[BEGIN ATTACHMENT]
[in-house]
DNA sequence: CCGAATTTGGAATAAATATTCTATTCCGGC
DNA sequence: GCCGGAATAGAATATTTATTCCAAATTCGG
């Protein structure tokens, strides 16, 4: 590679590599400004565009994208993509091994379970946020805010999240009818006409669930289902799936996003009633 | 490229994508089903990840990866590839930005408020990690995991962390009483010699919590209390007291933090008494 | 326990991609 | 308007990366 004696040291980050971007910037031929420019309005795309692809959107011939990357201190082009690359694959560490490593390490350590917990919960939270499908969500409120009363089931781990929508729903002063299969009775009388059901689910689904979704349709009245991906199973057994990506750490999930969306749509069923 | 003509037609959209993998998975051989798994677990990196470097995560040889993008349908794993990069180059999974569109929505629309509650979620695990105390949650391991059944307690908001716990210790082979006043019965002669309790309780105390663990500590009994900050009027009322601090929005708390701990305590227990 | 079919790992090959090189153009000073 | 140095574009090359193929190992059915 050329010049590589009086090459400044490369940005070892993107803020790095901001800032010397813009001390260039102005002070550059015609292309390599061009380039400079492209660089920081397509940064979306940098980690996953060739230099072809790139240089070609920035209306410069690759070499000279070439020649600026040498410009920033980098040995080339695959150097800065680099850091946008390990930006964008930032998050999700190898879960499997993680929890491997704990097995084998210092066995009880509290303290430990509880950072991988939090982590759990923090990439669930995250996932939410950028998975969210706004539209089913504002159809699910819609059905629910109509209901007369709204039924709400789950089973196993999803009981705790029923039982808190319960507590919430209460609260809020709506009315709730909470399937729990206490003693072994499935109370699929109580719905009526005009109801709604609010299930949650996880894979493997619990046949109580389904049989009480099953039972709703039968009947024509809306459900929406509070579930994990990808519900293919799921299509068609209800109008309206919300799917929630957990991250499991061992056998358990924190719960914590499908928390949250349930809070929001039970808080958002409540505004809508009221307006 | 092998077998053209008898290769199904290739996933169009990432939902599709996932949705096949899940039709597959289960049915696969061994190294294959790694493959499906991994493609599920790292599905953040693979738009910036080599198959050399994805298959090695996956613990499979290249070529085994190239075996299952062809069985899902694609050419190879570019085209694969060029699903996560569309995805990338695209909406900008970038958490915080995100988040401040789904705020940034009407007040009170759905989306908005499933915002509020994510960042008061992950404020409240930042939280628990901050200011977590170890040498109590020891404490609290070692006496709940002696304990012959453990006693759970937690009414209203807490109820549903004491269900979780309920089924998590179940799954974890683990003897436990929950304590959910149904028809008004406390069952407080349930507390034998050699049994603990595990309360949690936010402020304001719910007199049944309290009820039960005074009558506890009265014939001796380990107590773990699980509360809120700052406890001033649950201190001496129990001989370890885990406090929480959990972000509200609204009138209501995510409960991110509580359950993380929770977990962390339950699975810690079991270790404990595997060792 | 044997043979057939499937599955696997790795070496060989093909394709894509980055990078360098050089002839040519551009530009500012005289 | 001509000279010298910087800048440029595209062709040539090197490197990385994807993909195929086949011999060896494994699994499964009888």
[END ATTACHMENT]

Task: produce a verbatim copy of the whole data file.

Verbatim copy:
[in-house]
DNA sequence: CCGAATTTGGAATAAATATTCTATTCCGGC
DNA sequence: GCCGGAATAGAATATTTATTCCAAATTCGG
């Protein structure tokens, strides 16, 4: 590679590599400004565009994208993509091994379970946020805010999240009818006409669930289902799936996003009633 | 490229994508089903990840990866590839930005408020990690995991962390009483010699919590209390007291933090008494 | 326990991609 | 308007990366 004696040291980050971007910037031929420019309005795309692809959107011939990357201190082009690359694959560490490593390490350590917990919960939270499908969500409120009363089931781990929508729903002063299969009775009388059901689910689904979704349709009245991906199973057994990506750490999930969306749509069923 | 003509037609959209993998998975051989798994677990990196470097995560040889993008349908794993990069180059999974569109929505629309509650979620695990105390949650391991059944307690908001716990210790082979006043019965002669309790309780105390663990500590009994900050009027009322601090929005708390701990305590227990 | 079919790992090959090189153009000073 | 140095574009090359193929190992059915 050329010049590589009086090459400044490369940005070892993107803020790095901001800032010397813009001390260039102005002070550059015609292309390599061009380039400079492209660089920081397509940064979306940098980690996953060739230099072809790139240089070609920035209306410069690759070499000279070439020649600026040498410009920033980098040995080339695959150097800065680099850091946008390990930006964008930032998050999700190898879960499997993680929890491997704990097995084998210092066995009880509290303290430990509880950072991988939090982590759990923090990439669930995250996932939410950028998975969210706004539209089913504002159809699910819609059905629910109509209901007369709204039924709400789950089973196993999803009981705790029923039982808190319960507590919430209460609260809020709506009315709730909470399937729990206490003693072994499935109370699929109580719905009526005009109801709604609010299930949650996880894979493997619990046949109580389904049989009480099953039972709703039968009947024509809306459900929406509070579930994990990808519900293919799921299509068609209800109008309206919300799917929630957990991250499991061992056998358990924190719960914590499908928390949250349930809070929001039970808080958002409540505004809508009221307006 | 092998077998053209008898290769199904290739996933169009990432939902599709996932949705096949899940039709597959289960049915696969061994190294294959790694493959499906991994493609599920790292599905953040693979738009910036080599198959050399994805298959090695996956613990499979290249070529085994190239075996299952062809069985899902694609050419190879570019085209694969060029699903996560569309995805990338695209909406900008970038958490915080995100988040401040789904705020940034009407007040009170759905989306908005499933915002509020994510960042008061992950404020409240930042939280628990901050200011977590170890040498109590020891404490609290070692006496709940002696304990012959453990006693759970937690009414209203807490109820549903004491269900979780309920089924998590179940799954974890683990003897436990929950304590959910149904028809008004406390069952407080349930507390034998050699049994603990595990309360949690936010402020304001719910007199049944309290009820039960005074009558506890009265014939001796380990107590773990699980509360809120700052406890001033649950201190001496129990001989370890885990406090929480959990972000509200609204009138209501995510409960991110509580359950993380929770977990962390339950699975810690079991270790404990595997060792 | 044997043979057939499937599955696997790795070496060989093909394709894509980055990078360098050089002839040519551009530009500012005289 | 001509000279010298910087800048440029595209062709040539090197490197990385994807993909195929086949011999060896494994699994499964009888």